Germanium Nanowires Doubles The Capacity Of Li-Ion Battery

Lithium Ion Batteries With Nanotechnology
Lithium Ion Batteries With Nanotechnology
Lithium Ion Batteries With Nanotechnology
Lithium Ion Batteries With Nanotechnology

Germanium, a semiconductor, is believed to double the capacity of Lithium Ion (Li-Ion) batteries with the help of nanotechnology. Nanotechnology, the science of how materials react differently when their dimensions are brought down to nanometer range. Nanowires are wires (or threads) which have thickness in the range of nanometers( 10-9 ).

A research team, from Materials and Surface Science Institute (MSSI), University of Limerick, led by Dr Kevin Ryan has quoted :

We have developed a new germanium nanowire-based anode that has the ability to greatly increase the capacity and lifetimes of lithium-ion batteries. This breakthrough is important for mobile computing and telecoms but also for the emerging electric vehicle market allowing for smaller and lighter batteries that can hold more charge for longer and maintain this performance over the lifetime of the product.

The magic of nanotechnology here is, when germanium was in normal form it was facing problem of expanding when the battery was charged and after charging the germanium wires used to break and deformed.


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While currently the anodes of battery are designed using graphite and silicon, they have battery cycles rated in measure of hundreds and the battery designed using germanium nanowires as anode has already reached 1000 cycles in its research phase.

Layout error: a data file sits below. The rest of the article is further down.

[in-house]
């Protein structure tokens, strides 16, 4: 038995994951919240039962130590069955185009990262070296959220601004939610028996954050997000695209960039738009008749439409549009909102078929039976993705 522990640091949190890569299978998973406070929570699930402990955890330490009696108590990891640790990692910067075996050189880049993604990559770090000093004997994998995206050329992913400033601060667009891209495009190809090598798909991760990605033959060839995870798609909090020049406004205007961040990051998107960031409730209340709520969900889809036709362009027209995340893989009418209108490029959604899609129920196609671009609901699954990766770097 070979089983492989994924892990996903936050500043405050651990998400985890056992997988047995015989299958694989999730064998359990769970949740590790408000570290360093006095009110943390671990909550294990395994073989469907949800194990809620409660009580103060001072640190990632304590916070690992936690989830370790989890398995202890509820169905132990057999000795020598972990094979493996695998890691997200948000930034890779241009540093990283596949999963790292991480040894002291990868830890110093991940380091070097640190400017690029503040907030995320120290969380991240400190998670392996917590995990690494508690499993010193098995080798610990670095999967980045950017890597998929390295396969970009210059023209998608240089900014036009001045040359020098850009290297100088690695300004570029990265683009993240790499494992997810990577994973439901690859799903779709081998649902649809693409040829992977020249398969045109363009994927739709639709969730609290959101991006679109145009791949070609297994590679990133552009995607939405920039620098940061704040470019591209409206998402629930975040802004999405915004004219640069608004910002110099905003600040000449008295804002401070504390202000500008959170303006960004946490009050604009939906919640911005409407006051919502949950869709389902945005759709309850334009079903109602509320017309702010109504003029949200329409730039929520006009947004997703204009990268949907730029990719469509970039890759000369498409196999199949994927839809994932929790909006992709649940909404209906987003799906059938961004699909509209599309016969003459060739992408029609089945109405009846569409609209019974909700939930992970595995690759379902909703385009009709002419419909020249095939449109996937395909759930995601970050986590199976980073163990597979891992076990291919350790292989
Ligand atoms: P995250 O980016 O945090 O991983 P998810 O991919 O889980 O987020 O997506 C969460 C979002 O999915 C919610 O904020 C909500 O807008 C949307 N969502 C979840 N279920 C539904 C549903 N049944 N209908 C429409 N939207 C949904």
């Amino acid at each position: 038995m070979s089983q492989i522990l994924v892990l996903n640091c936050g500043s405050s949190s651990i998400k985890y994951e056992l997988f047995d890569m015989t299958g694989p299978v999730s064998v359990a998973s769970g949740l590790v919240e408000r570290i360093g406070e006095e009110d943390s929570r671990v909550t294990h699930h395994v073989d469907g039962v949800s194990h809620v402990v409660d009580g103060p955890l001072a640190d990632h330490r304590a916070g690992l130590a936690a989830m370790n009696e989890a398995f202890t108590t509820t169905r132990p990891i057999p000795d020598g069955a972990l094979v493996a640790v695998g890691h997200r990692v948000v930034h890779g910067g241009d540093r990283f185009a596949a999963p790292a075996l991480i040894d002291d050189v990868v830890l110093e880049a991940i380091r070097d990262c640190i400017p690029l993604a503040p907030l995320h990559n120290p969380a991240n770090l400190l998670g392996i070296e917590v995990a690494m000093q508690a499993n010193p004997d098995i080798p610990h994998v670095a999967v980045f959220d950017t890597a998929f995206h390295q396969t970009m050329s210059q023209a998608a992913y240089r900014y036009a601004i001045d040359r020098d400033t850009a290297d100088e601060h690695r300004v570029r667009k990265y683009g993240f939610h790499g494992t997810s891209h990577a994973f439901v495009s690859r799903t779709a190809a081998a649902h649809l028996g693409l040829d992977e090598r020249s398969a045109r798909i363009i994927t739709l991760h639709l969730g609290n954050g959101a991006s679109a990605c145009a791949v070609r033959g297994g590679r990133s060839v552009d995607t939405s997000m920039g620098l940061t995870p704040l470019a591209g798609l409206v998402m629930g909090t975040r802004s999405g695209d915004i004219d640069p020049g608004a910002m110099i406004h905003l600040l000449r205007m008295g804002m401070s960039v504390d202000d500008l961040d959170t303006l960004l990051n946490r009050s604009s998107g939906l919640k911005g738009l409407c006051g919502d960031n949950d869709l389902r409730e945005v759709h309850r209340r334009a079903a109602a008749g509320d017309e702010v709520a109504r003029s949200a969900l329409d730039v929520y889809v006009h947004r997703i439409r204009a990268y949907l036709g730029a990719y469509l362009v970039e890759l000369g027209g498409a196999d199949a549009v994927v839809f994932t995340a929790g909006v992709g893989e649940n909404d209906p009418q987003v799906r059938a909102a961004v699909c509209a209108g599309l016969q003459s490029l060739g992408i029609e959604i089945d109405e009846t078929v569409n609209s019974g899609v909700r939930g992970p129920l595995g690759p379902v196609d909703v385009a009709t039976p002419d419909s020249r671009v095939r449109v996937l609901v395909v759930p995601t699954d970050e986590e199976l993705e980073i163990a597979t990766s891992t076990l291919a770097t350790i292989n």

Dr. Ryan also quoted :

“The typical lithium-ion battery on the market today is based on graphite and has a relatively low capacity. This limits the amount of energy which can be stored. In our research we used an alternative element, germanium, which is of a higher-capacity. The challenge has been that the material expands quite dramatically during charging and falls apart after a relatively small number of cycles. By using nanotechnology, we have found a way to restructure germanium, in the form of nanowires, into a stable porous material that is an ideal battery material as it remains stable over very long time scales during continued operation.”

The battery is going to be scalable, low cost and low energy and easy to produce than currently used technologies. The future if electric cars, laptop and smartphones seems to be “bright”.

Source : | University of Limermick

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